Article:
• Applying an ice pack to affected limbs for 15–20 minutes several times a day to reduce swelling
  • Wearing compression stockings or wrapping your limb in an ACE bandage
  • Moving around to stimulate the circulation of lymph fluid
  • Using gentle massage to reduce fluid buildup

These measures do not treat KS but can help you feel more comfortable as you undergo treatment.


Prescription drugs are central to the treatment of Kaposi's sarcoma. Different drugs may be used depending on the underlying cause, broadly categorized as HIV-associated and non-HIV-associated.

What Causes Kaposi's Sarcoma?

All forms are Kaposi's sarcoma are due to the combination of immunosuppression (a severely weakened immune system) and infection with a virus called human herpesvirus 8 (HHV-8).

Between 1% and 5% of the U.S. population has HHV-8, though it only causes symptoms in those with immunosuppression. By contrast, the rate of HHV-8 is between 10% and 20% in certain Mediterranean countries and 30%–80% in parts of sub-Saharan Africa.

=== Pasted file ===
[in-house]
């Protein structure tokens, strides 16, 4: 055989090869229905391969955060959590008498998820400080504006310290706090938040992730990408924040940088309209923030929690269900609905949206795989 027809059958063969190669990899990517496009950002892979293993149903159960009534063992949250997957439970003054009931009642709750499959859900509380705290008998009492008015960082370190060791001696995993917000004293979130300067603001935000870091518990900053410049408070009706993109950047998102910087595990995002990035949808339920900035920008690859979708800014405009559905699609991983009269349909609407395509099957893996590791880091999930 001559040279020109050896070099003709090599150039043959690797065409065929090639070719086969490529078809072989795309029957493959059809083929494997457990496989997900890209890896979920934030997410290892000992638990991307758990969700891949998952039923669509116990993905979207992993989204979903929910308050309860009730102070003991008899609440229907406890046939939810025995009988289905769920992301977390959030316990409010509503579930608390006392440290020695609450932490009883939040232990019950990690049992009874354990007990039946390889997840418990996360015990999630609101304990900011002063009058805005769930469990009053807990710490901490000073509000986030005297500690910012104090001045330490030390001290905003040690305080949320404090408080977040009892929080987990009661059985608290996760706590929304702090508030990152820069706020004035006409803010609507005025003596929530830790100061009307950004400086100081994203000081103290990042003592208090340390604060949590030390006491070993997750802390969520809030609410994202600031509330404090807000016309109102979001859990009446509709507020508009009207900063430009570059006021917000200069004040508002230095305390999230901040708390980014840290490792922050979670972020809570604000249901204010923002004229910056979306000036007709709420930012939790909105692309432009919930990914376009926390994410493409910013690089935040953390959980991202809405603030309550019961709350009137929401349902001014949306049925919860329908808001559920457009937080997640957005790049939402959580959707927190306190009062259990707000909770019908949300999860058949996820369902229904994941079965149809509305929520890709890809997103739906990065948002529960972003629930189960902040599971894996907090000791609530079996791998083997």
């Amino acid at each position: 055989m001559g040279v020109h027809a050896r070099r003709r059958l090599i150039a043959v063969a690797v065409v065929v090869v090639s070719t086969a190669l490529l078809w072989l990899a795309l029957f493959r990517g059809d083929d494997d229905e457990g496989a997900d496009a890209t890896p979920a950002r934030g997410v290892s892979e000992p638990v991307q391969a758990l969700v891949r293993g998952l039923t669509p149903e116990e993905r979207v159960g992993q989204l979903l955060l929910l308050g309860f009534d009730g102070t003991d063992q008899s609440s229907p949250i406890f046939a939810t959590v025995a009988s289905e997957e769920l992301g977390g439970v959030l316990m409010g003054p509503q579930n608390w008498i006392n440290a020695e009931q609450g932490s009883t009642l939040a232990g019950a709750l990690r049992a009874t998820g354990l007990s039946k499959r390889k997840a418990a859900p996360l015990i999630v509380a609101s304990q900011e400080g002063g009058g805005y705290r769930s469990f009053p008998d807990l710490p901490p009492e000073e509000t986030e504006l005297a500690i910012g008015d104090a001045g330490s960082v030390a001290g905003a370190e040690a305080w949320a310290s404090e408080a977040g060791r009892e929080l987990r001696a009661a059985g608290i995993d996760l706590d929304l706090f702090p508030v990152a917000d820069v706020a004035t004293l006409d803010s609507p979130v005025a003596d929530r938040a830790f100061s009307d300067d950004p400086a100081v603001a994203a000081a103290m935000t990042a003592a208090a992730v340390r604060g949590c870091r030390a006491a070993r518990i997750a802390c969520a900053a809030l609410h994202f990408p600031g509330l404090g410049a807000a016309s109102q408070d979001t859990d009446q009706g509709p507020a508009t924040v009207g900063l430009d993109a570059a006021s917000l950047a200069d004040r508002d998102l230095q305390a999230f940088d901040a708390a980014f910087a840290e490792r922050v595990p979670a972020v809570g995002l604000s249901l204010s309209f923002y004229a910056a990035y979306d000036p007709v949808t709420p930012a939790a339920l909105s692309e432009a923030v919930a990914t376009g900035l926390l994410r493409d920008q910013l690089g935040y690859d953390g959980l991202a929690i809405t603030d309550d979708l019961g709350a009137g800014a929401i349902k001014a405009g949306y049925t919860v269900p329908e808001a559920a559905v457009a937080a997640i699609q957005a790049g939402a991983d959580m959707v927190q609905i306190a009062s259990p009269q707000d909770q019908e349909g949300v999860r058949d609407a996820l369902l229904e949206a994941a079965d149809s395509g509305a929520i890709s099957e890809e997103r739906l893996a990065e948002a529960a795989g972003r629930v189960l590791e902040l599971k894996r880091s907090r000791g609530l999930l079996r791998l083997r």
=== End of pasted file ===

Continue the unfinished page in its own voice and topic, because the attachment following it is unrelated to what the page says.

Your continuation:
Antiretroviral Therapy

In people with HIV, KS typically occurs when the immune system has been compromised. This is when the number of immune cells in your blood (as measured by the CD4 count) is so low that the body cannot defend itself against otherwise avoidable infections.

The immune system is considered compromised when the CD4 count is below 200. This is also known as AIDS (acquired immune deficiency syndrome). A normal CD4 count is between 500 and 1,200.

Given that Kaposi's sarcoma is linked to immune suppression, the primary form of treatment in people with HIV is antiretroviral therapy.